In the never ending battling of bears vs. bulls, this week has provided a whole lot of fodder but not a whole lot of clarity as to who may end up winning. At least not in the short term. The long-term is a whole other question but probably one that’s answered by “what ever you didn’t hedge for.”
Recent weeks have seen dry weather boost cane harvest and processing in Brazil to record levels. Bears were really eager with this news, doing their best to drag down prices on the expectation that excess supply will mean the surplus is finally here. But UNICA to HSBC to Datagro have come back this week saying that even though the cane harvest will be larger than first feared, actual sugar and ethanol production will be lower.
Then you’ve got the ethanol factor, with UNICA finally convincing the government that it should bump the anhydrous ethanol blend in gasoline back up to 25% early next year. The plan is to boost the blend even further to 30% by 2020. Datagro figures that the ethanol required for the mandate will sacrifice some of the surplus sugar that might be floating around, further reducing already smaller-than-expected sugar production for this season.
Also smaller than expected is the Indian harvest, with production seen coming in at around 25 million tonnes rather than the 26 million tonnes originally expected. Next year’s harvest is likely to be smaller as well due to the poor monsoon this season, which could cut sugar production in Maharashtra alone by 40%. But large stocks and a decent enough crop means there will still be some export availability next year. It’s just not clear yet how much that will be, and that answer probably won’t come for a while yet.
Tally: Bulls 1, Bears 1
On we go. Some European sugar producers are seeing some gangbuster yields and may even break a record year or thereabouts. Others are not doing so well with drier conditions and perhaps even drought-type extremes. Current expectations are that EU sugar production will come in below expected, which could mean the need for more imports.
China is having a great crop and may even break some records there as well. Production is expected to top 13.7 million metric tonnes, up nearly 20% on the year after they had such a lacklustre performance last year. This is good news for the country’s industry and may indicate real commitment to boosting domestic sugar production.
But it’s also on a serious buying spree in order to re-stock its reserves. Imports are already more than double last year’s at 2.43 million tonnes through August. Now the country has announced that it will buy another half million tonnes to make sure that the stocks are ready for whatever supply shocks may come in the next few years, after seriously depleting its reserves following its dreadful crop last year.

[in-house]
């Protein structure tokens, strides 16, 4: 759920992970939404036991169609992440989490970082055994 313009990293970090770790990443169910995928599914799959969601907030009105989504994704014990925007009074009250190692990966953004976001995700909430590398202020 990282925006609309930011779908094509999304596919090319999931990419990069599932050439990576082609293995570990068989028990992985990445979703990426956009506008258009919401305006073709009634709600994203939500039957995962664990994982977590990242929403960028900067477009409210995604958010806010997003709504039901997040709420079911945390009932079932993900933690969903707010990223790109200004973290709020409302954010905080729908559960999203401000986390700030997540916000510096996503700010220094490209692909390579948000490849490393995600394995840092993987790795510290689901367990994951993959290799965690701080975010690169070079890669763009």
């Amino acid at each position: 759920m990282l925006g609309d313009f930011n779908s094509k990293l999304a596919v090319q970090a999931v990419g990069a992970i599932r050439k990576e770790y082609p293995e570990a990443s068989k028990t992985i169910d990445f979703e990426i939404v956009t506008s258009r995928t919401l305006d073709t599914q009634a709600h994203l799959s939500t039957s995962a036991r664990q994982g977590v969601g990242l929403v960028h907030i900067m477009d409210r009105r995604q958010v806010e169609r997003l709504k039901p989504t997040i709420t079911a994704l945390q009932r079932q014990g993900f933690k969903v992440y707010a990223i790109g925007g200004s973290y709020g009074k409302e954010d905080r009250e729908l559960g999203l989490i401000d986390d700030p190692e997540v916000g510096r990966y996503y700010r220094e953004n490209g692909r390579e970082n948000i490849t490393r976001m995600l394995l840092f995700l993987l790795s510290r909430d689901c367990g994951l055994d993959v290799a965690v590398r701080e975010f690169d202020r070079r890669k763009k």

That question of re-building stocks is what’s likely going to keep a would-be bear market bullish for quite some time. The old adage of buying in the dips is partly what could be driving this recent up, down, up, down seesaw effect that has been prevailing in the market for the past couple of weeks. Granted, it hasn’t been as extreme as recent years when we’ve seen 100-point drops in a day, but it’s still a tad dizzying. As soon as there’s news of expected surplus, it drops and brings re-stockers in, which brings the price back up. Then news of a poorer crop somewhere in the world lifts the price even further and buyers have to wait for another dip.
Earlier this week Indonesia said that its plans to become self-sufficient in sugar this year had failed fairly miserably and they would be off their estimates by nearly half. That means imports again, somewhere around the typical level of half a million tonnes based on standard annual domestic production of 2.7 million tonnes. So rather than not needing imports and supporting the bears, the surplus won’t be getting any more traction thanks to would-be lower demand from Indonesia.
Around the corner, Thailand is already cutting its production estimate from this past season’s mega-record, and that’s having a knock-on effect on expectations for exports. Currently they’re seen down by 200,000 tonnes even if production is seen slipping by half a million tonnes. It’s still early days though. Australian exports might help to compensate there in the region with new figures estimating 12% more exports during 2012/13 at around 3.4 million tonnes, so at least that’s good news.
So where does that put the tally? Bulls 4? 5? To Bears 1?
Of course so much could change. The US harvest is just getting underway with most states expecting record-breaking yields. The American sugar market looks like it’s going to be well supplied long enough for it to keep its sugar policy in place through farm bill negotiations, even if those don’t come along until the new Congress sits in January. Mexico continues to lie about whatever it’s doing, and if Syngenta gets its way, Southern Africa could double their production. But don’t count on any of it. It’s a surplus out there but the bulls are still in control.